Old and New Takes on the Female Nude / Hyperallergic

Malia Jensen, “Jungle/Woman (Captiva Suite)” (2013), archival pigment print on Hahnemuhle paper

Malia Jensen, “Jungle/Woman (Captiva Suite)” (2013), archival pigment print on Hahnemuhle paper

PORTLAND — Way back in 1989, the Guerrilla Girls called attention to the fact that less than 5% of the artists in Metropolitan Museum of Art’s Modern Art sections were female, but 85% of the nude works on display featured women. Twenty-five years later, it should be common practice not to create shows that are noninclusive, mostly white, and mostly male. But the patriarchy is still going strong, even in the liberal mecca that is Portlandia. The exhibitionUnveiled Nudes at Elizabeth Leach Gallery, although much smaller than the Modern Art galleries at the Met, harkens back to those statistics from 1989. In addition to being mostly white, the show contains work by eight artists, seven of which are male, depicting the favorite subject of art history past and present: the female nude. Here, more than 85% of the artists are male, and 100% of the work on display is nude women.

Abstract Expressionist sculptor David Smith’s “untitled” (1964) enamel-on-canvas painting is an abstracted woman’s body; he focuses mostly on her hands and feet in a drawing that feels loose and free in its strokes. Gaston Lachaise’s pencil-on-paper “Kneeling Nude” (no date) is a bulbous drawing of a thick, hour-glass-shaped woman, her watermelon-like breasts protruding as obliquely as her angular elbow. Matisse’s elegant “Nu assis les bras étendus” (1925) is a lithograph on japon paper of a nude woman, reclining, gazing off to the edge; she’s unrecognizable as a person but tangible as an art object. John Sloan’s “Nude on Red Velvet” (c. 1920) painting features a lush, plump white body splayed over a red cover, her rosy cheeks matching the color on which she reclines.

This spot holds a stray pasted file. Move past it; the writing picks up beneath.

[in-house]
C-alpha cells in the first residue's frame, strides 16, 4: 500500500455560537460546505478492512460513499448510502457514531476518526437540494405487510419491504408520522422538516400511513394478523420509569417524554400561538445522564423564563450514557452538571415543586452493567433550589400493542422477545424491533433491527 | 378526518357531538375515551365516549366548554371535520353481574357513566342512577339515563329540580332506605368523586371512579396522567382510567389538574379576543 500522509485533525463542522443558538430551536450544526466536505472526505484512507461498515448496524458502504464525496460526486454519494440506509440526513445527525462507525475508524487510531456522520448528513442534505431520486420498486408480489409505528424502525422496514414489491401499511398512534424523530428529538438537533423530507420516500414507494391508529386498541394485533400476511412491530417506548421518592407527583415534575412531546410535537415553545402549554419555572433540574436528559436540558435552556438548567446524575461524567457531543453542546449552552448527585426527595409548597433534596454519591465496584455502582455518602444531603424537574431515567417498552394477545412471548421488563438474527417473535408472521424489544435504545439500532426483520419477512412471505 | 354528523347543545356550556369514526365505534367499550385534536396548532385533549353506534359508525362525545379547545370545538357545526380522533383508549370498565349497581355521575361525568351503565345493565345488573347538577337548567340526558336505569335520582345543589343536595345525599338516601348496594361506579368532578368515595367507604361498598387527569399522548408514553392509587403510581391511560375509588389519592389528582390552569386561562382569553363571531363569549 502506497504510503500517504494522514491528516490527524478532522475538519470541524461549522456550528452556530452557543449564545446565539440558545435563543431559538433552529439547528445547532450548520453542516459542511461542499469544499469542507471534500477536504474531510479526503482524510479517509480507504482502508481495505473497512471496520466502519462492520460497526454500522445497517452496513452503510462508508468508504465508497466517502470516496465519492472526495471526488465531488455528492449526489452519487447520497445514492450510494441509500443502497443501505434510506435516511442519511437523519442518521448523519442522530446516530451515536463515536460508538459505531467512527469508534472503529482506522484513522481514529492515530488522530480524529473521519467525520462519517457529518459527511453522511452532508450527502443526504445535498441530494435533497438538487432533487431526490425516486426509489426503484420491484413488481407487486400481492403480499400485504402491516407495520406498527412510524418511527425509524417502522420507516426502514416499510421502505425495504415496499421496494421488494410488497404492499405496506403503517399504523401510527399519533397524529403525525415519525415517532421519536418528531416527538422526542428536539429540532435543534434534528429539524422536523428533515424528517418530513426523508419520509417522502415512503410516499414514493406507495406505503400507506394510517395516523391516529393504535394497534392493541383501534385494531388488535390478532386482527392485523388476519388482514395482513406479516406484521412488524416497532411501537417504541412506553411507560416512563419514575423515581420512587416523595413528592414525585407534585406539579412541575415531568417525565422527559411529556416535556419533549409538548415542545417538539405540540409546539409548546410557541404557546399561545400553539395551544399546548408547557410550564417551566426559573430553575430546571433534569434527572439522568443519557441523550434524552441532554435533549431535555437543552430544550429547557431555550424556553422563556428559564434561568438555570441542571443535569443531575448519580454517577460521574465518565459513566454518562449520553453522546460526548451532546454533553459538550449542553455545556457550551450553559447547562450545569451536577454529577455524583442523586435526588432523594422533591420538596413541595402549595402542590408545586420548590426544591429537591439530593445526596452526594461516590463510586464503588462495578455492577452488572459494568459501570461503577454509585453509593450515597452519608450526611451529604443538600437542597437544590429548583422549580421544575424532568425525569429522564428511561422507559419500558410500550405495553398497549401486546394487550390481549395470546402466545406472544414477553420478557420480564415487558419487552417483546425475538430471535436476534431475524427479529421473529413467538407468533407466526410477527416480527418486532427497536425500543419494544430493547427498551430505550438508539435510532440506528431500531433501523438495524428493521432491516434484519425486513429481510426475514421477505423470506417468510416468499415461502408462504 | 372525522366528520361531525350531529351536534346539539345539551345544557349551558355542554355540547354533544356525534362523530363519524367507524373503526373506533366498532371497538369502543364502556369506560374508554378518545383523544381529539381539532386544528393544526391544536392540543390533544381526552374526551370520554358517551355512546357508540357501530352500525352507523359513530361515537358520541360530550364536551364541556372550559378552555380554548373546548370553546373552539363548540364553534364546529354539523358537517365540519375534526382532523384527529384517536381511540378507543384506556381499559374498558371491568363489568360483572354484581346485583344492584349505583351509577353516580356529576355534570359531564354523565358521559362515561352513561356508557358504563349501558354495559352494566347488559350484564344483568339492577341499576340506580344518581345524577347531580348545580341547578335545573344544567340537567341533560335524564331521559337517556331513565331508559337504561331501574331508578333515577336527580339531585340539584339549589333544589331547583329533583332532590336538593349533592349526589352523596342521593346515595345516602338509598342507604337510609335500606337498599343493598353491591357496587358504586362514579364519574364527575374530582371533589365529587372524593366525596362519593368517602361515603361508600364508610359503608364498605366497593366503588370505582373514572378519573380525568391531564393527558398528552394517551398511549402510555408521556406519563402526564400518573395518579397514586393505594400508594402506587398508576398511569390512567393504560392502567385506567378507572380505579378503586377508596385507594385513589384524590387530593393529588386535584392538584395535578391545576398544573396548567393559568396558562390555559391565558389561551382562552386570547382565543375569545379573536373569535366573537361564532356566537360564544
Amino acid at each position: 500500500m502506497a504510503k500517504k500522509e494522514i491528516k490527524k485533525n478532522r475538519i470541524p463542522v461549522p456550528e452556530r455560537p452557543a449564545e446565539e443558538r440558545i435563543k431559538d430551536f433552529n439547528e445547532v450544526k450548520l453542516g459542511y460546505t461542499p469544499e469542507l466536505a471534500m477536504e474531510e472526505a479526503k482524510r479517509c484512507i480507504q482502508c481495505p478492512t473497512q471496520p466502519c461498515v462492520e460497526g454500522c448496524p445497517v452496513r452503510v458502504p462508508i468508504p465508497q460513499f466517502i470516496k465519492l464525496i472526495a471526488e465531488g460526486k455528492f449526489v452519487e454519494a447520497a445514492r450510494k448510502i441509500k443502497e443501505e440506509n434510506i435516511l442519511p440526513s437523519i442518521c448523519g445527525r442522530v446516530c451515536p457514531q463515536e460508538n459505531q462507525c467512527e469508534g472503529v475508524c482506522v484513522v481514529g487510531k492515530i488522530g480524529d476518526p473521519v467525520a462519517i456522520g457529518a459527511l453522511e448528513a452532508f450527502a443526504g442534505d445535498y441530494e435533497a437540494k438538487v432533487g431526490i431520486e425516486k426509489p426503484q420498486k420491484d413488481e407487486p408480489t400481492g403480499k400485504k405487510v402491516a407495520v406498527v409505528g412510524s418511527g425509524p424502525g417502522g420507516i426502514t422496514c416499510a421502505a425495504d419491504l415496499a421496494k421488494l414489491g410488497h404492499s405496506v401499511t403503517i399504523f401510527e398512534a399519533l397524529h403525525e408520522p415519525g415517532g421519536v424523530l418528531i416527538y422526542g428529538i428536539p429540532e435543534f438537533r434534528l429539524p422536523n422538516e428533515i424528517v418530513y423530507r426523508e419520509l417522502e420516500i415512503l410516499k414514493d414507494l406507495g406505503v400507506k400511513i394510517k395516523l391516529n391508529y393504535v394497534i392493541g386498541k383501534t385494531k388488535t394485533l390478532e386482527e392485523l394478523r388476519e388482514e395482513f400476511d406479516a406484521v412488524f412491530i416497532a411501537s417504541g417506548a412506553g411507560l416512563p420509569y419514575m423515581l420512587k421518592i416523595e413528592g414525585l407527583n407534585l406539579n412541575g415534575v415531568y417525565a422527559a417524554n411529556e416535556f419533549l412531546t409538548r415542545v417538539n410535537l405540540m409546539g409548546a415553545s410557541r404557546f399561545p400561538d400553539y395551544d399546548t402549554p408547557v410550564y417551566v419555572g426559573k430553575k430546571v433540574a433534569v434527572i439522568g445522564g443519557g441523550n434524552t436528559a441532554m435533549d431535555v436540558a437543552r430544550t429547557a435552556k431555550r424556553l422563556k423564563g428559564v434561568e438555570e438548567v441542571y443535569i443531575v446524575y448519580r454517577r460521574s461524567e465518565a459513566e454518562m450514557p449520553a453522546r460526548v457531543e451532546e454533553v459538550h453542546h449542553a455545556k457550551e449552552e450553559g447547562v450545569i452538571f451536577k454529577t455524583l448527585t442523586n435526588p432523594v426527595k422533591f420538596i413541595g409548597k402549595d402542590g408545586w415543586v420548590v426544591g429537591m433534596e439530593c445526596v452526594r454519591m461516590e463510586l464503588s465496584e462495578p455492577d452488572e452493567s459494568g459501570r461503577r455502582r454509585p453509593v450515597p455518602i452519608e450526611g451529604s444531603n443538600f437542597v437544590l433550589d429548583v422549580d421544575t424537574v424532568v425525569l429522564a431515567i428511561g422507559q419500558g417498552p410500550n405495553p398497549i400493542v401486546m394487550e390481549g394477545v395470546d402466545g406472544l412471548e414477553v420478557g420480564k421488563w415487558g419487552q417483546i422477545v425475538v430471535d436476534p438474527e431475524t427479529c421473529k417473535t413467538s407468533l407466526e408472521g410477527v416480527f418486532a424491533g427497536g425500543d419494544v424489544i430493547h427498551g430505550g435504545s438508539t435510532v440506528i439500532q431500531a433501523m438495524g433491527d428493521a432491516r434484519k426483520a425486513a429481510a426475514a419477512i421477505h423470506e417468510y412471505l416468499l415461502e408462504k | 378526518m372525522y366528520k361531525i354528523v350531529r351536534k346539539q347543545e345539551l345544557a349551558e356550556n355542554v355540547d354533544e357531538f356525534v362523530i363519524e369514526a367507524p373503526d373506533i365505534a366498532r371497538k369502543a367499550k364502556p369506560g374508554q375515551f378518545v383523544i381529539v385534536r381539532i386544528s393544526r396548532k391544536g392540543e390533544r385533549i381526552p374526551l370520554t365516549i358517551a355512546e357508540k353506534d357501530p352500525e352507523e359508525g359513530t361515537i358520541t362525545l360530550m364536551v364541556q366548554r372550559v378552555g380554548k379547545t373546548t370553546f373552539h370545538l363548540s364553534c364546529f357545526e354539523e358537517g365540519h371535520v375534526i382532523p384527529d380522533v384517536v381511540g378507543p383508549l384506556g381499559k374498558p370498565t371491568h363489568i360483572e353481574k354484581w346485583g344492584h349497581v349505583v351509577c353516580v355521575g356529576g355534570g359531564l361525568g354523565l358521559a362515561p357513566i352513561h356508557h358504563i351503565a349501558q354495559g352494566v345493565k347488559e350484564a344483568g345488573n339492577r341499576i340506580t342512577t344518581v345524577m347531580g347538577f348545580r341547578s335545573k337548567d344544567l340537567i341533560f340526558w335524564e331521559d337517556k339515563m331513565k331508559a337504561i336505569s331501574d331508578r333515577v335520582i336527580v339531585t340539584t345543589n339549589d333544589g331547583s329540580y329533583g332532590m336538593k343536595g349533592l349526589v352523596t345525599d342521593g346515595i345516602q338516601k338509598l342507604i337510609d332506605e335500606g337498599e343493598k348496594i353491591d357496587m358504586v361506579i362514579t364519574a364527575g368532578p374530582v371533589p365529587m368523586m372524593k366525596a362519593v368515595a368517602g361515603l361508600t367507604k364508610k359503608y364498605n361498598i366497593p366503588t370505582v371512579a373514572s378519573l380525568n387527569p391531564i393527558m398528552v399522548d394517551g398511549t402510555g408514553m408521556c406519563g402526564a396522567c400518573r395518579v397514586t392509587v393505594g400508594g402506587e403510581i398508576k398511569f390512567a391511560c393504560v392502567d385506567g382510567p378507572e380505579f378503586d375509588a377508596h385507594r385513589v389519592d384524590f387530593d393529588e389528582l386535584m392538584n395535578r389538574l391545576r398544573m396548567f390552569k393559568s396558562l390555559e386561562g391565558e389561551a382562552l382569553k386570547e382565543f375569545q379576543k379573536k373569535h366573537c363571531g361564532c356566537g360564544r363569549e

read the full story on Hyperallergic: http://hyperallergic.com/114092/old-and-new-takes-on-the-female-nude/